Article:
State Veterinarian Imposes Movement Restrictions on Dairy Cattle Amid Avian Influenza Outbreak

228

In response to the USDA’s confirmation of highly pathogenic avian influenza (HPAI) in dairy cattle across four states, the State Veterinarian has implemented a movement restriction on dairy cattle entering Tennessee from affected areas.

As of April 1, 2024, confirmed cases of HPAI in dairy cattle were reported in Texas, Kansas, Michigan, and New Mexico, with pending test results for a presumptive positive case in Idaho awaiting confirmation from the National Veterinary Services Laboratories (NVSL). The NVSL has identified the strain as H5N1, which has been circulating among wild birds for several years and appears to have been introduced to these herds by wild birds.

While there have been no HPAI detections in Tennessee’s cattle, producers are advised to adhere to stringent biosecurity measures. This includes minimizing animal movements, isolating sick cattle, and quarantining new animals for at least two weeks before introducing them to existing herds.

Cattle affected by HPAI may show signs such as decreased appetite, flu-like symptoms, and changes in milk quality, including a decrease in production and abnormal appearance. So far, no deaths in cattle due to HPAI have been reported. Older cows are more susceptible to severe effects than younger ones. Tennessee dairy producers are urged to promptly report any signs of HPAI in their herds to their local veterinarian, the State Veterinarian’s Office, or USDA APHIS.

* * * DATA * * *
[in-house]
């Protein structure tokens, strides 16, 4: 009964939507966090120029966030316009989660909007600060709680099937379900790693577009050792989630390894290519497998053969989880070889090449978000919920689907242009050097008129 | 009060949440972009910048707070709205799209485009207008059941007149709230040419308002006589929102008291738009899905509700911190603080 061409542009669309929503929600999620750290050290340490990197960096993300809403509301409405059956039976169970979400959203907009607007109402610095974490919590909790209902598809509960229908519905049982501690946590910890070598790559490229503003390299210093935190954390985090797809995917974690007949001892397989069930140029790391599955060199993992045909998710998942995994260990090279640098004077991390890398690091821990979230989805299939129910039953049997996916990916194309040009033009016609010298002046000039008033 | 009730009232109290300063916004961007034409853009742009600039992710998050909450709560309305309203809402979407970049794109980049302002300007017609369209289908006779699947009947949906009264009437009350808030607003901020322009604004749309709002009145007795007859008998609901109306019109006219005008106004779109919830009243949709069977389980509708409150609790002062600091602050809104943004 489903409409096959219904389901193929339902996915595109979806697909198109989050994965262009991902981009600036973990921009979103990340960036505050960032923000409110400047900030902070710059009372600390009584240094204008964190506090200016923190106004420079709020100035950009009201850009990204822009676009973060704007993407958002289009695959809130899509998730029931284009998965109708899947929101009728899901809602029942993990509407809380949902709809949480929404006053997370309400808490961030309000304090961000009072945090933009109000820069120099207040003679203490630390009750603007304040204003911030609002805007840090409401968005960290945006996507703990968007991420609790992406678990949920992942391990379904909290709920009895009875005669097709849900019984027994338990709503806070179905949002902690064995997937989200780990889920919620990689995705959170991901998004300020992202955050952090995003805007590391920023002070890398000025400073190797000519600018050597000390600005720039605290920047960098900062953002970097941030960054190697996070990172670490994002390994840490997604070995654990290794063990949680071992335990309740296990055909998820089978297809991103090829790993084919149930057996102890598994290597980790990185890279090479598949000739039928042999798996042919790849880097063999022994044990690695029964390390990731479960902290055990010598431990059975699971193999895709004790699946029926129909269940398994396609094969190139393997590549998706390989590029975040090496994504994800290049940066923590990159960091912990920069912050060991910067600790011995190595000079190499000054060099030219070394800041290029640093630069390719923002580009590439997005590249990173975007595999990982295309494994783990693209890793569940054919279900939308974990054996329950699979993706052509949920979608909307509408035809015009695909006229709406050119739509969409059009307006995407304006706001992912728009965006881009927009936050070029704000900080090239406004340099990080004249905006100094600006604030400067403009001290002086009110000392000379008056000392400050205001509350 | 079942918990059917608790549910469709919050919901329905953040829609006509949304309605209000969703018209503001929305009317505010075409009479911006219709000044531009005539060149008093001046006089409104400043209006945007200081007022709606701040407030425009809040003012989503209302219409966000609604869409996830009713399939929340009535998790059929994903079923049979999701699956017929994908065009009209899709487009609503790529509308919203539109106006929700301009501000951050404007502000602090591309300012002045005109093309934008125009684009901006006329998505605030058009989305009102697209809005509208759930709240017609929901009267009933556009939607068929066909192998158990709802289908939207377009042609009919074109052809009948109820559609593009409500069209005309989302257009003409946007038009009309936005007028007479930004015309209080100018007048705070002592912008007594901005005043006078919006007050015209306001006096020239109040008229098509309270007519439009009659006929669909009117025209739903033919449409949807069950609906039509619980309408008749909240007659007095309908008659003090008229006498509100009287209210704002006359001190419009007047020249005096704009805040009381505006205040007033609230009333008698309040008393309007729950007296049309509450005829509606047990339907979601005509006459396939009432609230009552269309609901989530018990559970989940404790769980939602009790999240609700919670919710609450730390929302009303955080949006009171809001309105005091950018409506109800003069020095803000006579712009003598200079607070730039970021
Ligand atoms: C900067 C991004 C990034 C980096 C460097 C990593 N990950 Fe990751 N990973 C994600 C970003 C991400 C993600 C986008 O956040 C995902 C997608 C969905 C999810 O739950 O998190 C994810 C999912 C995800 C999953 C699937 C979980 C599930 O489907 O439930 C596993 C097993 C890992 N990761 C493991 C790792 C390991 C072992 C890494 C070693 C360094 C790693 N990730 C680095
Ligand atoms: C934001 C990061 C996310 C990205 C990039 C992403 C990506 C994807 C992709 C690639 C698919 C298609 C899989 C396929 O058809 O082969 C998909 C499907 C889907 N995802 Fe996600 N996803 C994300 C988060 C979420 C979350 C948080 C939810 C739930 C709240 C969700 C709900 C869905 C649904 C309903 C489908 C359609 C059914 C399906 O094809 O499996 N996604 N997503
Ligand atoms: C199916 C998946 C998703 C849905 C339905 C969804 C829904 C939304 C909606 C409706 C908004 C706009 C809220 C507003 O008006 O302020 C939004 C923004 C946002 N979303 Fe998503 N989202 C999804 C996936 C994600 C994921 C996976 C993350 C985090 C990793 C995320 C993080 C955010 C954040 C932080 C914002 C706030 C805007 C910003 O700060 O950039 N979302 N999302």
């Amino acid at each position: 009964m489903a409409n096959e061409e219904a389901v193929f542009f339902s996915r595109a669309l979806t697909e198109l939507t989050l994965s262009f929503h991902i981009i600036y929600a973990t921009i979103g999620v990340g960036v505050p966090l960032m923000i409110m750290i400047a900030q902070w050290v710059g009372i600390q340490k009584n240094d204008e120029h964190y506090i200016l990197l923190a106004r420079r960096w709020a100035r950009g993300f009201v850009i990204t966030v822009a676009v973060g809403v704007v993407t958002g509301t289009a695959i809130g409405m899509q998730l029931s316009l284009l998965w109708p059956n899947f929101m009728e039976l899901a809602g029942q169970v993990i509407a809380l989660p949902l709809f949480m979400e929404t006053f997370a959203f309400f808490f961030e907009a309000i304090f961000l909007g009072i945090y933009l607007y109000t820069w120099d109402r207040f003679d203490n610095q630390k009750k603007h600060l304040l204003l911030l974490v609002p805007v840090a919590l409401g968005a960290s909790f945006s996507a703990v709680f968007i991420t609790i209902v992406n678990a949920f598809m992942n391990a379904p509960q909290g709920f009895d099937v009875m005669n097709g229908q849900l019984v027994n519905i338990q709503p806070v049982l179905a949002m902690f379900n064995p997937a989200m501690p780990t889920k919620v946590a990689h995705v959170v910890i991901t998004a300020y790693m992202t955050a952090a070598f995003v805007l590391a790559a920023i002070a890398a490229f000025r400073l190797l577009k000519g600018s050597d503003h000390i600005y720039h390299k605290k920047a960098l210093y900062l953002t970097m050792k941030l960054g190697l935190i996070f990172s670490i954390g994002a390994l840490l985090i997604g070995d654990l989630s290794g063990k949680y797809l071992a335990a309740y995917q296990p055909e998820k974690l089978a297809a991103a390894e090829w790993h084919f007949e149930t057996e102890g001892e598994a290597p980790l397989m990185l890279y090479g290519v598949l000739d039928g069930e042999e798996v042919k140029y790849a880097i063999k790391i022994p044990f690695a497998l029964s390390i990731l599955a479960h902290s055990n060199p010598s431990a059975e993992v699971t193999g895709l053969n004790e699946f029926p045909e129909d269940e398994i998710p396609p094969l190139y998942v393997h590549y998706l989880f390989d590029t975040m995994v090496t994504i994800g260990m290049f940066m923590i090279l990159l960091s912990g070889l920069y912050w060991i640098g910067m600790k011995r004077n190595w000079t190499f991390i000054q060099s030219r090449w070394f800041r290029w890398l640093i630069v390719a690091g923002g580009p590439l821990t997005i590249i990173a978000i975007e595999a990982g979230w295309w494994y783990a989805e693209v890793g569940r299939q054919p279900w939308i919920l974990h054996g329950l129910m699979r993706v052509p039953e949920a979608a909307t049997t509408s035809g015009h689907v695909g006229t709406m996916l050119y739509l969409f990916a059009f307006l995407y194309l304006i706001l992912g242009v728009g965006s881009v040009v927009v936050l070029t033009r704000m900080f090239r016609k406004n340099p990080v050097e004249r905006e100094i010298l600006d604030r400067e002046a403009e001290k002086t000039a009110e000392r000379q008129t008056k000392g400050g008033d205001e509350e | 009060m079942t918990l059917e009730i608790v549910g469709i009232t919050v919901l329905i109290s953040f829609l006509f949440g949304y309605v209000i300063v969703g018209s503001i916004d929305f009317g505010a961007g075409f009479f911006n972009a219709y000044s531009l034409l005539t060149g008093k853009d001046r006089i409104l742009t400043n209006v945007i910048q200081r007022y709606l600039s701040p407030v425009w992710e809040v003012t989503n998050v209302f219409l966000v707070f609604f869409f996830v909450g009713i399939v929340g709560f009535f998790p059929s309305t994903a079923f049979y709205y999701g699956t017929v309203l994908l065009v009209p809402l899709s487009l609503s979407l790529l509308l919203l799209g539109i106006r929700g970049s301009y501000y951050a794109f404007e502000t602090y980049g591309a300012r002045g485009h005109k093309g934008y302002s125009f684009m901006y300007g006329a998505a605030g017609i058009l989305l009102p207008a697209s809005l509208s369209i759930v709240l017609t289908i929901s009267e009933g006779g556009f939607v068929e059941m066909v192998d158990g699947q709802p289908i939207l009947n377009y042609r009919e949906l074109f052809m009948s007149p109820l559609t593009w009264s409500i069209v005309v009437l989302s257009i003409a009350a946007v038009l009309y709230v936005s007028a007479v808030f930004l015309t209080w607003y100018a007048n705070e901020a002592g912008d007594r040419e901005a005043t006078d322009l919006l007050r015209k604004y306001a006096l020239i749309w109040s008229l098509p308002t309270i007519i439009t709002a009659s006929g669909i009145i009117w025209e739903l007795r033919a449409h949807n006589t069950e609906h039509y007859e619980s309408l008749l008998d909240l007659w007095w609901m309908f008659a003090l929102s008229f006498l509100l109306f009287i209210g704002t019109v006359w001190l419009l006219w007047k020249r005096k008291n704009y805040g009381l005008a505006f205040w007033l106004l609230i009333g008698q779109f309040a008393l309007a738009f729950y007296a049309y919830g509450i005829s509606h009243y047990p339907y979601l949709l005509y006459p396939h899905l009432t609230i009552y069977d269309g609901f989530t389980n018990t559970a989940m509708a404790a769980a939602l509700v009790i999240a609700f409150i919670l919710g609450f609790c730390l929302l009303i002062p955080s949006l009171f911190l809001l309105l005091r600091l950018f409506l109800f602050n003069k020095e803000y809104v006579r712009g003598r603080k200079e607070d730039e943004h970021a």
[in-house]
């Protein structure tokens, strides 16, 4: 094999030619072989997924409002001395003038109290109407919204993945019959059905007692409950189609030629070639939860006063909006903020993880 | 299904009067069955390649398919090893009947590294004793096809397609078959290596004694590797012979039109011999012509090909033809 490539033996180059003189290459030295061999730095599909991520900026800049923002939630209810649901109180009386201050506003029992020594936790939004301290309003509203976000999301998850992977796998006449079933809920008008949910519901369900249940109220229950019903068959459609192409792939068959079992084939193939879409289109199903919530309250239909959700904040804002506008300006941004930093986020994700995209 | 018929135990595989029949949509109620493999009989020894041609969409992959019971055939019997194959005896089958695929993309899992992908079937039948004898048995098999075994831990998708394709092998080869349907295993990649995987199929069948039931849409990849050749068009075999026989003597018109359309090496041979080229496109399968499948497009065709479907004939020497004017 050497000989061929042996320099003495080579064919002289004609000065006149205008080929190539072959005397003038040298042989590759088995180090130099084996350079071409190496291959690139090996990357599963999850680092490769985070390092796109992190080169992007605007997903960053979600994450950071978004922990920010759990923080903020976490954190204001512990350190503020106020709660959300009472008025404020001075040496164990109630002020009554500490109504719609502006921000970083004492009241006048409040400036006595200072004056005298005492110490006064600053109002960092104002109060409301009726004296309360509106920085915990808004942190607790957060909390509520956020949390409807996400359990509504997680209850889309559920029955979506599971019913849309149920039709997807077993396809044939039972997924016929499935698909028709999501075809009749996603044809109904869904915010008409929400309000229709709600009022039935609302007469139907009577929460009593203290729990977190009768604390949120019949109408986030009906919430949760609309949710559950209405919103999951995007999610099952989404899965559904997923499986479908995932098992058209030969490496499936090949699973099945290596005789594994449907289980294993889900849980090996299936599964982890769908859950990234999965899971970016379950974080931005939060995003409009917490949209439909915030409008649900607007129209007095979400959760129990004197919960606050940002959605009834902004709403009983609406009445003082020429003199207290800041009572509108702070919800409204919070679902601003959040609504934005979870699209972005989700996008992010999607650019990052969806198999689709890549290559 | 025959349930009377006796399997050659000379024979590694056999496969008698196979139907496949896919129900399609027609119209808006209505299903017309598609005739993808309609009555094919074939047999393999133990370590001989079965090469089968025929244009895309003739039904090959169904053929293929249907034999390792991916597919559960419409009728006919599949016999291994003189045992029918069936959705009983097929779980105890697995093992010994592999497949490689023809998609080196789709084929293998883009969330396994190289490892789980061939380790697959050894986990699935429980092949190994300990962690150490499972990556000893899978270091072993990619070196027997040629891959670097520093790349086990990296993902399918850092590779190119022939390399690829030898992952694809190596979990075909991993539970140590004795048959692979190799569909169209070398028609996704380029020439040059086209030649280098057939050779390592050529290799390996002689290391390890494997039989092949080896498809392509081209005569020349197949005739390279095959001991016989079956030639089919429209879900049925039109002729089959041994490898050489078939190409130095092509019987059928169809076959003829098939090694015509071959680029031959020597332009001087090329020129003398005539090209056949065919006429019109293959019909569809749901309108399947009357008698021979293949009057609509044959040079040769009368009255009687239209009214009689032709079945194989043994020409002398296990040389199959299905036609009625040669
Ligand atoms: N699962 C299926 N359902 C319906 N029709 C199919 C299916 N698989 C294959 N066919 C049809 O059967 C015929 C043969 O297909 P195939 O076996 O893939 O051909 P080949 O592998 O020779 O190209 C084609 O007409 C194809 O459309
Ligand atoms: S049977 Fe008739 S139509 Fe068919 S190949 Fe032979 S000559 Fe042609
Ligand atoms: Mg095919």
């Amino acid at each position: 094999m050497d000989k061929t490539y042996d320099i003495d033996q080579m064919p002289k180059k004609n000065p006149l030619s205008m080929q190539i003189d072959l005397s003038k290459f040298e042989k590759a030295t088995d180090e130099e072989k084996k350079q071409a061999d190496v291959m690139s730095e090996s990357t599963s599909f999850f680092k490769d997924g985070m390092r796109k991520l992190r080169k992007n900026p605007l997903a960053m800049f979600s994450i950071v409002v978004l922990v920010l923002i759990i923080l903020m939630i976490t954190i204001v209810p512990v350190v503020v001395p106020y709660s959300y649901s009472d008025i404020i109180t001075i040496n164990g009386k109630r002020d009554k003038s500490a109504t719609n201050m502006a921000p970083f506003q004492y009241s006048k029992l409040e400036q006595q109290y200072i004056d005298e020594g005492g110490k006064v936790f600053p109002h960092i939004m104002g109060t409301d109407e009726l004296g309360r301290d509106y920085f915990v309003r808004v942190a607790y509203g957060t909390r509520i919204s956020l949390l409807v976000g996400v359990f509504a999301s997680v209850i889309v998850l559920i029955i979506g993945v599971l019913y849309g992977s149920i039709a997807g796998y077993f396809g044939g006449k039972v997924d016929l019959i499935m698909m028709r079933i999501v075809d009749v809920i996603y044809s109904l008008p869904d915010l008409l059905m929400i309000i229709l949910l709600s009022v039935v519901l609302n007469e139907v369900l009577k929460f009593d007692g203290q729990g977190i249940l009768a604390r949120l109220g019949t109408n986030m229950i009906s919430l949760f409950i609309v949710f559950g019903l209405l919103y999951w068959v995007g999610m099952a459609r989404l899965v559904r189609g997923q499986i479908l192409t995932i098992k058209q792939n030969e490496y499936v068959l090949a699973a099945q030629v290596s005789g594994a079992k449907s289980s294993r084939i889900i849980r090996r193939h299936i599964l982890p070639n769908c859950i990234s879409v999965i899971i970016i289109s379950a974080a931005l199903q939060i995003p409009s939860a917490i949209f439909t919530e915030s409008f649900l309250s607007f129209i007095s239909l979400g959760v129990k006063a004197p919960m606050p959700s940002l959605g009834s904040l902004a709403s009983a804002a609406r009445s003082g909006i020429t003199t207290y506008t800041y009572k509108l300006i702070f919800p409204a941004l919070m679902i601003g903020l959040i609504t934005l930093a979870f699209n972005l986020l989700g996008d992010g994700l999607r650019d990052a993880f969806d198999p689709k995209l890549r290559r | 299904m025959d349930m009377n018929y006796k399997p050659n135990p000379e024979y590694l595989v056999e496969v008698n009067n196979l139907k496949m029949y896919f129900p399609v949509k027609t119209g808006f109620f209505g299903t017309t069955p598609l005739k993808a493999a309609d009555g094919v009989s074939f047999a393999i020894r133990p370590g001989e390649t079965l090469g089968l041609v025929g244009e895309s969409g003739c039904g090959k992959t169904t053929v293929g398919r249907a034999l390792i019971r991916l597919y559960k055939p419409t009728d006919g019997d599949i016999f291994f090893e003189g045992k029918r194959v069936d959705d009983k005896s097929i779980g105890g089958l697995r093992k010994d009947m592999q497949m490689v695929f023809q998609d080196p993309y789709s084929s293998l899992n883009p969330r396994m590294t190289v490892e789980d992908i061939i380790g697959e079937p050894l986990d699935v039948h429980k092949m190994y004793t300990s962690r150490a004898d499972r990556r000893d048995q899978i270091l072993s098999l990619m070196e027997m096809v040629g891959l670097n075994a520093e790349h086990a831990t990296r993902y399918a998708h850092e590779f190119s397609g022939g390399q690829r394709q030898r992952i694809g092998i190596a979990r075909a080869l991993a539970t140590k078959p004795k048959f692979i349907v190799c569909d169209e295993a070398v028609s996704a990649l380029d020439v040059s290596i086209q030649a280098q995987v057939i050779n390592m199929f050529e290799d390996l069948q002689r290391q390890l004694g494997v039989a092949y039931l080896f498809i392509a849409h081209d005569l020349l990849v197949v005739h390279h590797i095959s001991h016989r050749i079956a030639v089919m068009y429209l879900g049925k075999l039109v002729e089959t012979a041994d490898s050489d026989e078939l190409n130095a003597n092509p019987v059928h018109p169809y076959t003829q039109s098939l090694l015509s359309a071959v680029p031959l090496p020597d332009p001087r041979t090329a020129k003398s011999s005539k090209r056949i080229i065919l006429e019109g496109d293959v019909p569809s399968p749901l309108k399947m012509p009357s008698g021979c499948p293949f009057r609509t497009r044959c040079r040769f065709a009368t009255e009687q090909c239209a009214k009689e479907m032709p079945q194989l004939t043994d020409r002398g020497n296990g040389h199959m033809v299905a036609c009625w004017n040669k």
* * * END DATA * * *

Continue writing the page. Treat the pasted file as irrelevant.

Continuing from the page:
On April 1, 2024, the CDC confirmed a mild case of HPAI in a person from Texas who had been exposed to affected cattle. The individual is currently recovering.

The safety of the commercial milk supply remains unaffected. Dairies are strictly required to send only milk from healthy animals for human consumption. Milk from affected animals is either diverted or disposed of to prevent its entry into the food supply.

Furthermore, pasteurization effectively eliminates bacteria and viruses like influenza from milk, and this process is mandatory for milk intended for interstate commerce. Consumption of raw milk is strongly discouraged. More information on milk safety during HPAI outbreaks is available from the Food and Drug Administration.

Various federal, state, and industry partners are collaborating to monitor cattle health and minimize the impact on farmers, consumers, and other animals.

The Tennessee Departments of Agriculture and Health collaborate closely under the Tennessee One Health Committee, aiming to protect and enhance the health of both animals and people. One Health emphasizes the collective effort across multiple disciplines to achieve optimal health for humans, animals, and the environment.